When we do, we thwart any opportunity for genuine debate about the issues. The combination of vicious name-calling and fearful pacifism in response, kills the possibility of life change. It kills the possibility of harmony, or even compromise. We say, “Never mind true love. Never mind if the activity or ideal in question is actually harmful to you, others, or society. I just don’t want to be a ‘bigot.’ I don’t want to be a ‘hate-monger.’ I’m not a ‘hypocrite!’ So I’ll just avoid having this talk all together.”

I’ve seen this happen time after time, Christian after Christian. The virtue of tolerance bullies its way into the one idea that’s most important, the one idea that makes us most distinctive, the one idea that, done right, will prove to the world who we belong to. And it disappears.

And what’s most ironic about it is that those carrying the banner of tolerance are sometimes the most intolerant. They shove their agenda down the throat of the opposition. It’s as if their motto is “Be tolerant! Or we’ll kill you!” And that accomplishes nothing. If your goal is to change the world, why bludgeon your critics with harsh nametags or exile them as fanatics (no matter how much you know they deserve it)? Change them! But in a way that will stick! Through passionate, respectful, loving, day-to-day debate.

I’m most certainly NOT saying that it’s time for war! I’m not summoning Christians to shrivel out of the shadows, stand up off their hands, and man their battle stations! This is not a crusading call to “Take back Murica!” or “Defend love… to the death!!!” In fact, if you’re that Christian, if you’re that guy, you’re more a part of the problem than anyone.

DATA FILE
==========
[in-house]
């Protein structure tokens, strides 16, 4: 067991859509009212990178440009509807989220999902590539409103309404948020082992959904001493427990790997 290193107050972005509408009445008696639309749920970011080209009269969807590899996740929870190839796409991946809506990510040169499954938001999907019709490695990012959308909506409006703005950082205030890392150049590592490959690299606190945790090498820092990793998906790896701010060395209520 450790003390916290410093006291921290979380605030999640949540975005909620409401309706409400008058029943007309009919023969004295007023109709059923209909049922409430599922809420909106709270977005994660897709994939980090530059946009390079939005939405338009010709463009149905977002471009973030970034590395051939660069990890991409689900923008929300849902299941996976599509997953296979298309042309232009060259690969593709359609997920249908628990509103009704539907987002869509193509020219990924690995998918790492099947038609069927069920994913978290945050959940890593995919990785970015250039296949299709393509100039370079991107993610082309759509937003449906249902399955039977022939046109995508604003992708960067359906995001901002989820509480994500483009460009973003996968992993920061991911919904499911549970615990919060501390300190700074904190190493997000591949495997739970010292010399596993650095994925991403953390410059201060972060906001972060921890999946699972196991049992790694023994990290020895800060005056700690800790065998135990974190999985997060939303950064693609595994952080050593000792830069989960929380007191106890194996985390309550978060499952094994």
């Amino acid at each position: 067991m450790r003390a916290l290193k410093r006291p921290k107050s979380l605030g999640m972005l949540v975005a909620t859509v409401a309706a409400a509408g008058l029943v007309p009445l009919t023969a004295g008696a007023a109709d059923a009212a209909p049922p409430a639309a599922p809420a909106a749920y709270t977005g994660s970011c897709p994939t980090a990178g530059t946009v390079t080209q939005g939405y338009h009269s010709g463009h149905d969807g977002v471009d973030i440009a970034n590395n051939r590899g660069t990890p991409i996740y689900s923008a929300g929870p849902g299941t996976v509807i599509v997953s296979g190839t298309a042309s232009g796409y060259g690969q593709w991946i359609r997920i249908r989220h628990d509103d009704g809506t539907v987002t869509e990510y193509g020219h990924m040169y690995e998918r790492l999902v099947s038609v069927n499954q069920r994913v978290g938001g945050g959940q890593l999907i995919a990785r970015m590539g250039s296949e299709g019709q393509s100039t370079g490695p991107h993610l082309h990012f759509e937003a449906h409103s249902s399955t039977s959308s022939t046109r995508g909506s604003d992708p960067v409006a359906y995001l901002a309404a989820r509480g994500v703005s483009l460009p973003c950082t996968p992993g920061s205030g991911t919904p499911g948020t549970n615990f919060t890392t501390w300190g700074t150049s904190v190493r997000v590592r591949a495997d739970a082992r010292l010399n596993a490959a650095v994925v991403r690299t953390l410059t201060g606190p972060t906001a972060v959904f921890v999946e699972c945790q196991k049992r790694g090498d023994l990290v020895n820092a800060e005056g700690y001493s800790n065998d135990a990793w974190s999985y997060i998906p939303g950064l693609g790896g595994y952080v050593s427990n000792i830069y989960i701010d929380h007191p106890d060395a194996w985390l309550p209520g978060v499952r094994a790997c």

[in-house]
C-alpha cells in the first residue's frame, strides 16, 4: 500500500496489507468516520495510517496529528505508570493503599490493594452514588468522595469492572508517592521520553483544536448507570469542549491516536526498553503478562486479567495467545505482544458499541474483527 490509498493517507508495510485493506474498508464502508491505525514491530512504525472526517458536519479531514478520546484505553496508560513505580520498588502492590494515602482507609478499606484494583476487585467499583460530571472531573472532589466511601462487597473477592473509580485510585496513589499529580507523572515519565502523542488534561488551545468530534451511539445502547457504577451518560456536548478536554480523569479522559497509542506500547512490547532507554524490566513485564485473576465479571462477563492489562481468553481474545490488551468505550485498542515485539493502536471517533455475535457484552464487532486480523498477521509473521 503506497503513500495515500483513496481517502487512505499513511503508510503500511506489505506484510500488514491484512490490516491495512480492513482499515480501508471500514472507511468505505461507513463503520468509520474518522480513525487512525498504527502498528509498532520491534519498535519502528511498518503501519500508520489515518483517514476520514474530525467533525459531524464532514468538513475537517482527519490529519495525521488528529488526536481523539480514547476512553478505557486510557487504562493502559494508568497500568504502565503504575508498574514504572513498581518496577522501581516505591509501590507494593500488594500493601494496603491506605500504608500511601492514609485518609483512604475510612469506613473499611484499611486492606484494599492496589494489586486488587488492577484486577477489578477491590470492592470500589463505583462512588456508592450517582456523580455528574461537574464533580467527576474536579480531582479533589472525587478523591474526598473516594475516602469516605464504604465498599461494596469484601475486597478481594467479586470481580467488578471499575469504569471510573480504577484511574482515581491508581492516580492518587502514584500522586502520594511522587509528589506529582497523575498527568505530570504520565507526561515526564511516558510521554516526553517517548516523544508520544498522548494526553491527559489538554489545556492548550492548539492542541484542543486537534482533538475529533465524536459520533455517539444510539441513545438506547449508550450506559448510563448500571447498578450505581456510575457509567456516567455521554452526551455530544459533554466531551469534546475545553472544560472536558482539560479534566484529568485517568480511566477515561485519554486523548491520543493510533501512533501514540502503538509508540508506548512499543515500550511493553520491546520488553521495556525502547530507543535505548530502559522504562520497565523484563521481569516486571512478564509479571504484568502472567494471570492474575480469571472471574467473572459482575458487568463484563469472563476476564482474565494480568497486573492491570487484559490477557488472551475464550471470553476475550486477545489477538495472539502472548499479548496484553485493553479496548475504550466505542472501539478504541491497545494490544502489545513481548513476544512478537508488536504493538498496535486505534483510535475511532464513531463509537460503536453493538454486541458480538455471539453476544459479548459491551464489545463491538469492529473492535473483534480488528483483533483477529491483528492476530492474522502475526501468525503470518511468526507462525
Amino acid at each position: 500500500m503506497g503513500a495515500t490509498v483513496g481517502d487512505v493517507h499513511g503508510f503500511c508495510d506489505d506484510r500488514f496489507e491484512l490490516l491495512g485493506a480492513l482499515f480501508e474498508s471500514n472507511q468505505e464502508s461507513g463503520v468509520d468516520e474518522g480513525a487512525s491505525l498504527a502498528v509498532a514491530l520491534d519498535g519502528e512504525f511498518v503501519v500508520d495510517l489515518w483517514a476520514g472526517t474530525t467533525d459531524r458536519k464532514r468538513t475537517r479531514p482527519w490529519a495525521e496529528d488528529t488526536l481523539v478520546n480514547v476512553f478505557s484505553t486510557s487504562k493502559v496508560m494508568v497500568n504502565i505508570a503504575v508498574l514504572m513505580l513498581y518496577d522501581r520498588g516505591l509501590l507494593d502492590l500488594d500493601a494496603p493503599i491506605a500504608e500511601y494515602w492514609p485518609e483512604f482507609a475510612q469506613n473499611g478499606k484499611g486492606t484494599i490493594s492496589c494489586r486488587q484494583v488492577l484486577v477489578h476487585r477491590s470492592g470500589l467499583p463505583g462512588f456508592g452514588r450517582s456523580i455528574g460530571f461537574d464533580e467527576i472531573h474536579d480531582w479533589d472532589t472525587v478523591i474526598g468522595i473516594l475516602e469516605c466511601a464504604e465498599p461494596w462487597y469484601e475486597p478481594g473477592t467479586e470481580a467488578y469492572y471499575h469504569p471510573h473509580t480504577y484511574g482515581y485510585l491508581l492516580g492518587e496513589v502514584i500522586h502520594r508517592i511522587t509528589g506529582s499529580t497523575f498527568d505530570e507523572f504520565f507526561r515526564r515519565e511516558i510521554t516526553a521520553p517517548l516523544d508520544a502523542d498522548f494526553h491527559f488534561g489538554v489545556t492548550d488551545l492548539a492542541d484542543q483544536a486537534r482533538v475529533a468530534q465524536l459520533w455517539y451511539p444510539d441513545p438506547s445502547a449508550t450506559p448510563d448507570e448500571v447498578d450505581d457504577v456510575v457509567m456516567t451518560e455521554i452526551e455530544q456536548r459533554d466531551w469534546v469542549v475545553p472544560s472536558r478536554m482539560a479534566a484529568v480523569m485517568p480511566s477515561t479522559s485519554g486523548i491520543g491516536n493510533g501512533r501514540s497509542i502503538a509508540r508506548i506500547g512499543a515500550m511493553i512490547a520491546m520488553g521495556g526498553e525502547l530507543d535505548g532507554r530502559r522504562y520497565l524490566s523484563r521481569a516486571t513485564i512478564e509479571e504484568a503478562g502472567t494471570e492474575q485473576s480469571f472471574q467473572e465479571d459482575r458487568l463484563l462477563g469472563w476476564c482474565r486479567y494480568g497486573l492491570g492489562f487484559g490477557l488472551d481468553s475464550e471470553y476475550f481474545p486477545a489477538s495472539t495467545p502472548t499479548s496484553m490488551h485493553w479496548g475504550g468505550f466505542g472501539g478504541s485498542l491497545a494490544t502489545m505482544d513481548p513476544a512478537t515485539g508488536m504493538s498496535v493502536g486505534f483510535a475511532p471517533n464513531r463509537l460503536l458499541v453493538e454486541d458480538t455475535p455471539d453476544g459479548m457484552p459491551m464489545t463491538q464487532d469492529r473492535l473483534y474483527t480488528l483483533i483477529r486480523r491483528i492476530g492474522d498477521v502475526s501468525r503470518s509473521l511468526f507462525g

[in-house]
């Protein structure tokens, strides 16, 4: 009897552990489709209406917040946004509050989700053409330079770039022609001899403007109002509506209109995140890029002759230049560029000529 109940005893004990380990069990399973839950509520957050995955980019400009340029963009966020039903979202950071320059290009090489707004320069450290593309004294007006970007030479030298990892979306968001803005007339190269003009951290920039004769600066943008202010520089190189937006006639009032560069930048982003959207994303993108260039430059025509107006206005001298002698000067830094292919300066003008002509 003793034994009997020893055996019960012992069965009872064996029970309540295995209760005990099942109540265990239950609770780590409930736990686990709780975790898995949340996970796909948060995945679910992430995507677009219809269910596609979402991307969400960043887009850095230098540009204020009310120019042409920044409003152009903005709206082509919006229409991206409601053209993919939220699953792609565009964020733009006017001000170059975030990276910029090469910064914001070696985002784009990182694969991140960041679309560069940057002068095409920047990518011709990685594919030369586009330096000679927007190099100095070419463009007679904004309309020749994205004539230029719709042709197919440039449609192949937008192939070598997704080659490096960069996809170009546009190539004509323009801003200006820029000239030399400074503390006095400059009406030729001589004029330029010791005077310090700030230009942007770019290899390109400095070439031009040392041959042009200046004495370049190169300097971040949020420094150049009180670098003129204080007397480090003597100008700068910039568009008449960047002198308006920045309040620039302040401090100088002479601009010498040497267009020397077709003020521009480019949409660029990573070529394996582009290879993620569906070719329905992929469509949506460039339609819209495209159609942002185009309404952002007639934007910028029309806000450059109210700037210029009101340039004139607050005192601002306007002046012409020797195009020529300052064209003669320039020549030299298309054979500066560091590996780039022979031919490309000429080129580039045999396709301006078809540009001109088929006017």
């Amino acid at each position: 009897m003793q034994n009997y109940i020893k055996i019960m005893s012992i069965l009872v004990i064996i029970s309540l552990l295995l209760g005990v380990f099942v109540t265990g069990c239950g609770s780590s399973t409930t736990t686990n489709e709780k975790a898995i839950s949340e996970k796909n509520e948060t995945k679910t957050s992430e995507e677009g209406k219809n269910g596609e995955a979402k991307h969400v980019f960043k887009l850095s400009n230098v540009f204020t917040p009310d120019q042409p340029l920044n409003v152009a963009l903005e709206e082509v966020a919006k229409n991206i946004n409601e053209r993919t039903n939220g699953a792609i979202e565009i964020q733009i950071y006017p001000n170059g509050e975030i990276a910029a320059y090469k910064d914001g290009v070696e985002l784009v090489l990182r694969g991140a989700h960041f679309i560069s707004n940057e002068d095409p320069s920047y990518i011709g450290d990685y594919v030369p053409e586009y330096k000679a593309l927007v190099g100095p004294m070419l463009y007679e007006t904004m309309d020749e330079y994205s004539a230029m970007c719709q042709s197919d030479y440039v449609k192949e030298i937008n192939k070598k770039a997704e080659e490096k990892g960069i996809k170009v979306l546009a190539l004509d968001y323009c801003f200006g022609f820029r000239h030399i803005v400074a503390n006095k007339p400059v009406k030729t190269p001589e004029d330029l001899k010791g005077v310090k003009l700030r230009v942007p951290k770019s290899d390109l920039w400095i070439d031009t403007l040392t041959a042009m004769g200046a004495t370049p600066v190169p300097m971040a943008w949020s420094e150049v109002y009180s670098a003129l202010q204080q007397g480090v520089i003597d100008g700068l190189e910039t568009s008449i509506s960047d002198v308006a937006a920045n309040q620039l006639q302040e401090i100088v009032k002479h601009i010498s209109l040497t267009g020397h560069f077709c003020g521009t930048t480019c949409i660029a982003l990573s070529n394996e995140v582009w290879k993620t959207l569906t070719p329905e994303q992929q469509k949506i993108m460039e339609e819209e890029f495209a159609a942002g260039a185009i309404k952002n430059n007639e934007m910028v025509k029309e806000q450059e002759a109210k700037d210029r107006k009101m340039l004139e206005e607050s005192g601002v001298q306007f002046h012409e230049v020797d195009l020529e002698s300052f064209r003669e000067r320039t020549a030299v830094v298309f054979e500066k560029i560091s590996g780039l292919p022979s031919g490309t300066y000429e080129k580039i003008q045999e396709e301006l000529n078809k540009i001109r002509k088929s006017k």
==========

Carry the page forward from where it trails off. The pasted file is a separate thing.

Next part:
I’m simply calling us all to stop being so polarized. Stop being so scared. Stop being so intimidated. Stop being so intimidating. Stop being so hateful. Everybody! And step into the mess that is cross-shaped love.


Cross-shaped love is messy. It’s not black and white, it’s gray. Sometimes it’s gracefully tolerant. Sometimes it’s pointed with stinging truth. Sometimes it’s a hug. Sometimes it’s a prophetic voice. Sometimes it’s silent. Sometimes it’s forgiveness. Sometimes it’s accountability. Sometimes it’s patient. Sometimes it has no time to spare. Sometimes it’s coffee. Sometimes it’s dinner. Sometimes it just takes time. And it’s always messy.

The gravitational pull of life is toward polarization. People don’t like gray. Black and white matters are simple. They’re clean. They don’t involve much effort or thought. It’s easy to tolerate everything and call it love. Or it’s easy to viciously sling “truth” without consideration of context and the people involved. But it’s messy to balance the tension between the two.

Love is always grace. Love is always truth. And true love rolls out of bed every morning and discerns what love might look like today. That doesn’t mean we neglect grace. That doesn’t mean we water-down truth. It means we love. And no, everyone isn’t always treated the same. Every situation is managed different. Every relationship is its own animal. It’s not always fair. It’s not always consistent. It’s not always right or left, this side or that, black or white. Instead, it’s wisdom. It’s self-sacrifice. It’s Jesus.

I find that communicating truth has everything to do with the right delivery. So embrace this mess. Step into it. Even if it’s hard. Even if it hurts. Because that’s what cross-shaped love does.

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36 thoughts on “Can We All Stop Tolerating Tolerance?

  1. Pingback: Our Cross Shaped Year in Review: The Top 10 of 2013 | CROSS-SHAPED STUFF